AJ Deshpande, T. Kitching, V. F. Cardone, S. Casas, S. Camera, C. Carbone, V. Pettorino, D. Sapone, N. Auricchio, M. Brescia, M. Castellano, S. Cavuoti, R. Clédassou, L. Corcione, M. Cropper, G. Fabbian, E. Franceschi, M. Fumana, B. Garilli, H. Hoekstra, K. Jahnke, M. Kunz, F. Lacasa, S. Ligori, P. B. Lilje, I. Lloro, E. Maiorano, R. Massey, S. Mei, M. Meneghetti, L. Moscardini, S. Paltani, F. Pasian, G. Polenta, F. Raison, J. D. Rhodes, M. Roncarelli, R. Saglia, J.-L. Starck, F. Sureau, I. Tereno, R. Toledo-Moreo, L. Valenziano, Y. Wang, A D'Addabbo
Context. Stage IV weak lensing experiments will offer more than an order of magnitude leap in precision. We must therefore ensure that our analyses remain accurate in this new era. Accordingly, previously ignored systematic effects must be addressed.
Aims. In this work, we evaluate the impact of the reduced shear approximation and magnification bias on information obtained from the angular power spectrum. To first-order, the statistics of reduced shear, a combination of shear and convergence, are taken to be equal to those of shear. However, this approximation can induce a bias in the cosmological parameters that can no longer be neglected. A separate bias arises from the statistics of shear being altered by the preferential selection of galaxies and the dilution of their surface densities in high-magnification regions.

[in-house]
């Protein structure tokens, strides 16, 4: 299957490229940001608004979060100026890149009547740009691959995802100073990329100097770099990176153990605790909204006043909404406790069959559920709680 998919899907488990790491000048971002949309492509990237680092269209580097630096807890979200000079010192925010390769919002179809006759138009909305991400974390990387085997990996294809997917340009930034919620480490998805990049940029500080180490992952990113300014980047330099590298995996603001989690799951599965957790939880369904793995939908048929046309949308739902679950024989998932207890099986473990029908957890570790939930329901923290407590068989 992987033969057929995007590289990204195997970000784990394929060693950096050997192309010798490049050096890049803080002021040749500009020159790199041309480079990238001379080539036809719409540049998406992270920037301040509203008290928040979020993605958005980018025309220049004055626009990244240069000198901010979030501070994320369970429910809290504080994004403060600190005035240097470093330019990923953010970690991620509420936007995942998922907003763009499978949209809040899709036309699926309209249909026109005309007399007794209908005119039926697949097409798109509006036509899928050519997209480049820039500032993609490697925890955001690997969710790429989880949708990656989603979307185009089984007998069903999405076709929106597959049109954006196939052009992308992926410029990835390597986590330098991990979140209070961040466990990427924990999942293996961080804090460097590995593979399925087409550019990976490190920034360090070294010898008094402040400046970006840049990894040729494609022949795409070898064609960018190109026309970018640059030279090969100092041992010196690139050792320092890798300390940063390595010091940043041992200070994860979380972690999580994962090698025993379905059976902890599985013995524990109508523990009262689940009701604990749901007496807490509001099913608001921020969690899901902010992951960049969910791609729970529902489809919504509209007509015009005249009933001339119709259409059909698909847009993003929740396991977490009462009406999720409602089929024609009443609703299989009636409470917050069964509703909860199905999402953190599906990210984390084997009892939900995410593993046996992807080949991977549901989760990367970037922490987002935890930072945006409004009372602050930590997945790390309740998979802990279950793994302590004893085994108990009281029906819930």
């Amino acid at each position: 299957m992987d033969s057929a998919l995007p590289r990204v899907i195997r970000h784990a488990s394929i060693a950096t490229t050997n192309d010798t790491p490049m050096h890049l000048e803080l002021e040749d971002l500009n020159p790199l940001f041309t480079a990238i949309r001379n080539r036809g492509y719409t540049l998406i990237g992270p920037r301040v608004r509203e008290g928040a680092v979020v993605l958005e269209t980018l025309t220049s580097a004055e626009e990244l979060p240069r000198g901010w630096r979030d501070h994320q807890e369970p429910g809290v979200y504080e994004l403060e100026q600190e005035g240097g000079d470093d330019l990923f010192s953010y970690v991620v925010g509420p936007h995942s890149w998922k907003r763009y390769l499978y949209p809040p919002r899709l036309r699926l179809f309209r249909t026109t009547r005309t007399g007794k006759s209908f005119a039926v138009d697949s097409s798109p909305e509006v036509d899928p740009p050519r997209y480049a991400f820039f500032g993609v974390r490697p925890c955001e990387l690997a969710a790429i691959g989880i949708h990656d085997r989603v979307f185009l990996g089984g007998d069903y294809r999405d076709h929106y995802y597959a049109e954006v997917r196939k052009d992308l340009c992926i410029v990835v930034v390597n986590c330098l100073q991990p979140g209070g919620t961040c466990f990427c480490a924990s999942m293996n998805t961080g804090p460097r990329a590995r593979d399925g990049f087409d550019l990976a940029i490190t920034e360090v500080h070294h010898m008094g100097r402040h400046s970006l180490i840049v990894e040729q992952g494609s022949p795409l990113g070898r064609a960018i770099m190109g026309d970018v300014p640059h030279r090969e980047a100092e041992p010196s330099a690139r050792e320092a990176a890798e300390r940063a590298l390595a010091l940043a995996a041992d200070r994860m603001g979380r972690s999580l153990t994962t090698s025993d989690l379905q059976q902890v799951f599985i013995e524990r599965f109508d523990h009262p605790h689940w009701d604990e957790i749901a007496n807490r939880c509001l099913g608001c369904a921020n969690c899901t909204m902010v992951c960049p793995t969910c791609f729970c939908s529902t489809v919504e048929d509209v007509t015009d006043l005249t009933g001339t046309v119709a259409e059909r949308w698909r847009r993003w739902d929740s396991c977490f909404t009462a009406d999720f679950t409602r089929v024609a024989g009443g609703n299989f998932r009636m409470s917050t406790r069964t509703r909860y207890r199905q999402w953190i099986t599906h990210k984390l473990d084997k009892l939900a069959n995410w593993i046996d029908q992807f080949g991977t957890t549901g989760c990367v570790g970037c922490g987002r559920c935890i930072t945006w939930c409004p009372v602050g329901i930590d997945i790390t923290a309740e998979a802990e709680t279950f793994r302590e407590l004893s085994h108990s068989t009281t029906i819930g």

Methods. The corrections for these systematic effects take similar forms, allowing them to be treated together. We calculated the impact of neglecting these effects on the cosmological parameters that would be determined from Euclid, using cosmic shear tomography. To do so, we employed the Fisher matrix formalism, and included the impact of the super-sample covariance. We also demonstrate how the reduced shear correction can be calculated using a lognormal field forward modelling approach.
Results. These effects cause significant biases in Ωm, σ8, ns, ΩDE, w0, and wa of −0.53σ, 0.43σ, −0.34σ, 1.36σ, −0.68σ, and 1.21σ, respectively. We then show that these lensing biases interact with another systematic effect: the intrinsic alignment of galaxies. Accordingly, we have developed the formalism for an intrinsic alignment-enhanced lensing bias correction. Applying this to Euclid, we find that the additional terms introduced by this correction are sub-dominant.
gravitational lensing: weak; cosmology: observations; methods: analytical; Astrophysics - Cosmology and Nongalactic Astrophysics
This paper is published on behalf of the Euclid Consortium.
Astronomy and Astrophysics
Volume 636, Article Number A95, Number of pages 16